Creatine (Cr) is a nitrogen-containing compound endogenously synthesised in the kidneys, liver and pancreas from the amino acid arginine, with further additions from glycine and methionine. Optimal levels of muscle Cr and PCr may delay the onset of fatigue during muscle contraction that relies on the ATP-PCr energy system. Cr supplementation is considered necessary to increase skeletal muscle’s capacity to generate energy quickly, thereby enhancing maximal exercise performance. Researchers have paid little attention to the effect of Cr supplementation on aerobic endurance performance. Cr supplementation is also associated with an enhanced cellular anabolic state that may potentially prevent or lessen muscle atrophy associated with high-mileage training in ultradistance runners.
The aim of this research was to investigate the ergogenic effects and safety of Cr supplementation over the short-, moderate-, and long term. For this purpose two population groups of interest were identified, namely well-trained male ultradistance runners and highly active male university students.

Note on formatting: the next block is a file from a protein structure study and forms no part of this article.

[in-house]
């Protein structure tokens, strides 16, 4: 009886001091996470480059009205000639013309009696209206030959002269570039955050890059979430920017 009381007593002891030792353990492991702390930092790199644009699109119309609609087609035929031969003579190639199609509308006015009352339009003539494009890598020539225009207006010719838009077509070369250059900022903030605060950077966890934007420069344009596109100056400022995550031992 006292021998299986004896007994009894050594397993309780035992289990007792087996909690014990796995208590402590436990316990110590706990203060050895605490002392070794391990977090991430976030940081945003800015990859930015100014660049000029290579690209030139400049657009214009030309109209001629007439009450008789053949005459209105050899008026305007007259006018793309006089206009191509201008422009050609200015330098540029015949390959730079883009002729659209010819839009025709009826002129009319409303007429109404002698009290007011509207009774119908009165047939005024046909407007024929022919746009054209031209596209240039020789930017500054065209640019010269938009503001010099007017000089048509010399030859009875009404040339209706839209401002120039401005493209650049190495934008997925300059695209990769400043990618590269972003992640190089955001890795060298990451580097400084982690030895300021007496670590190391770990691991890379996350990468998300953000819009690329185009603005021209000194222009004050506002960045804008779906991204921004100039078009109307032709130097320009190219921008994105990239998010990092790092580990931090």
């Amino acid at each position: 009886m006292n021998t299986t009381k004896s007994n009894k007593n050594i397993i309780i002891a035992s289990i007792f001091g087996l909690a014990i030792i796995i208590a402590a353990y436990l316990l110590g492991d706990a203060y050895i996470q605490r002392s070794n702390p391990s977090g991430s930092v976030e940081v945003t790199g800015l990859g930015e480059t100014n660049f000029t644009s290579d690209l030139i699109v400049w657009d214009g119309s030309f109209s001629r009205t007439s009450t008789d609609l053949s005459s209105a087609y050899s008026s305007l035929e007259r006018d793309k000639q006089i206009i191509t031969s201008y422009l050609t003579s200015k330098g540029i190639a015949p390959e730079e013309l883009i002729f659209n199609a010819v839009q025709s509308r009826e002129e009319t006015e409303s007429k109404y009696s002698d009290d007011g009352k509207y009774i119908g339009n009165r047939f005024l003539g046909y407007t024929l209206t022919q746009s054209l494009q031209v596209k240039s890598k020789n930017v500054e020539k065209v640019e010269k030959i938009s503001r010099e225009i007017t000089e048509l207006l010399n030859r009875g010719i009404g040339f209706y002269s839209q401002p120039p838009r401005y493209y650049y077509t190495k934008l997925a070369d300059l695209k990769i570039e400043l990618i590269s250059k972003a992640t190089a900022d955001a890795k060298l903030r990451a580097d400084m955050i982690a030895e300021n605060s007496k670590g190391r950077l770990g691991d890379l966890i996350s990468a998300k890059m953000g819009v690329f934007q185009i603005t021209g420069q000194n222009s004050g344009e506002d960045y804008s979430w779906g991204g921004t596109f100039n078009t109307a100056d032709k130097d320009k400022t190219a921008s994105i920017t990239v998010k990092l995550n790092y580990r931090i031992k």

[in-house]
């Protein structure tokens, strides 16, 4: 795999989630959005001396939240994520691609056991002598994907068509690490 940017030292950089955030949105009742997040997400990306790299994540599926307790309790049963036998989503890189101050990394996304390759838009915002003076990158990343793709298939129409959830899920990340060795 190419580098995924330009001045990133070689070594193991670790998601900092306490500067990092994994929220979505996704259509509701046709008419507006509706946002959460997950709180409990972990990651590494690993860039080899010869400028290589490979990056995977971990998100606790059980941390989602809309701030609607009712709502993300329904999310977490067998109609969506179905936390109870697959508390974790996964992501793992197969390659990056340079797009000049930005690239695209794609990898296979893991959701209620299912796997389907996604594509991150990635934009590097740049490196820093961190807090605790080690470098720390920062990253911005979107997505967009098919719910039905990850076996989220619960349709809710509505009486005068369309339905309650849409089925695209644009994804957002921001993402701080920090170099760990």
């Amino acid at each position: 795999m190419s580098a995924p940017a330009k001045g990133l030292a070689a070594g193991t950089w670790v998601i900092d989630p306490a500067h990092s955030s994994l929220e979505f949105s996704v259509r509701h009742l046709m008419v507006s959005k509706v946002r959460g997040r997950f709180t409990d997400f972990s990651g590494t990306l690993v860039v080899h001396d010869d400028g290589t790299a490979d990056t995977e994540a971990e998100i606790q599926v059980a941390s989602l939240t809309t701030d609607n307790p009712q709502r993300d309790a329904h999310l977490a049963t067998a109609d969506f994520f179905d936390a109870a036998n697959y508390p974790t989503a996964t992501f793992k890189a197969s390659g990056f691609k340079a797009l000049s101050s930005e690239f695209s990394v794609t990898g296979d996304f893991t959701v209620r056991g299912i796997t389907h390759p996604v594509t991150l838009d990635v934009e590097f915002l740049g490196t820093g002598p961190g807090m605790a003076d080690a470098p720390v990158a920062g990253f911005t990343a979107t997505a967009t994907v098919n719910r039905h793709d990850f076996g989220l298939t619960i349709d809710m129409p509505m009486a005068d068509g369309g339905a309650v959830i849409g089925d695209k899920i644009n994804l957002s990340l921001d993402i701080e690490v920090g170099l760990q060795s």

Seventeen well-trained male ultradistance runners were paired and then, in a double-blind fashion, assigned to either a group consuming Cr monohydrate (CRE group; 38 ± 7.8 yrs; n = 9) or a group consuming placebo (PLA group; 37 ± 8.2 yrs; n = 8). Participants ingested 6 g/day supplement for six days. After post-test 1 (on day 7), the maintenance dosage was ingested at 3 g/day for 9 weeks. Participants adhered to an individually-tailored, high-intensity, high-volume sport-specific training programme.